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Rails 6.1 adds invert_where method

on May 4, 2021
This blog is part of our Rails 6.1 series.

Rails 6.1 adds an invert_where method that will invert all scope conditions.

Let's see an example.

1class User
2  scope :active, -> { where(accepted: true, locked: false) }
3end
4
5>> User.all
6=> #<ActiveRecord::Relation [
7#<User id: 1, name: 'Rob', accepted: true, locked: true>
8#<User id: 2, name: 'Jack', accepted: false, locked: false>
9#<User id: 3, name: 'Nina', accepted: true, locked: false>
10#<User id: 4, name: 'Oliver', accepted: false, locked: true>

Now let's query for active and inactive users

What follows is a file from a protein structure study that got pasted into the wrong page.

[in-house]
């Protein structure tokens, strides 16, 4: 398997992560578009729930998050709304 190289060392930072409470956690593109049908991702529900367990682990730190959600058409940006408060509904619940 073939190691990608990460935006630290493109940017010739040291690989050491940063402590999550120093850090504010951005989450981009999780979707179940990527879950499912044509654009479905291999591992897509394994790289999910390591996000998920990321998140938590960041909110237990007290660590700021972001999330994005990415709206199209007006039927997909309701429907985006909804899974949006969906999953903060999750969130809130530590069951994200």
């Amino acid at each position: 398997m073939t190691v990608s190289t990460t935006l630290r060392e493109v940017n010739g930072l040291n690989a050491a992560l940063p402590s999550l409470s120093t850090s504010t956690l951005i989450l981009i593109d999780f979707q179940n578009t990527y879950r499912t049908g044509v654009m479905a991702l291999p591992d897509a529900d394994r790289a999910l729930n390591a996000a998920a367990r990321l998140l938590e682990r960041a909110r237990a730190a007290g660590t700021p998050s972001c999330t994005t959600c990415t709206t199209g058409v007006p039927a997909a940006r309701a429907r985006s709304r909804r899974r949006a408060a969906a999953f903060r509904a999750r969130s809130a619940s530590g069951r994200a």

1>> User.active
2# SELECT * FROM Users WHERE `accepted` = 1 AND `locked` = 0
3=> #<ActiveRecord::Relation [
4#<User id: 3, name: 'Nina', accepted: true, locked: false>]>
5
6>> User.active.invert_where
7# SELECT * FROM Users WHERE NOT (`accepted` = 1 AND `locked` = 0)
8=> #<ActiveRecord::Relation [
9#<User id: 1, name: 'Rob', accepted: true, locked: true>
10#<User id: 2, name: 'Jack', accepted: false, locked: false>
11#<User id: 4, name: 'Oliver', accepted: false, locked: true>]>

As we can see above, if we use invert_where with multiple attributes, it applies logical NOR, which is NOT a OR NOT b, to the WHERE clause of the query. Using DeMorgan's Law, it can also be written as NOT (a AND b) to match the second output.

Check out the pull request for more details.


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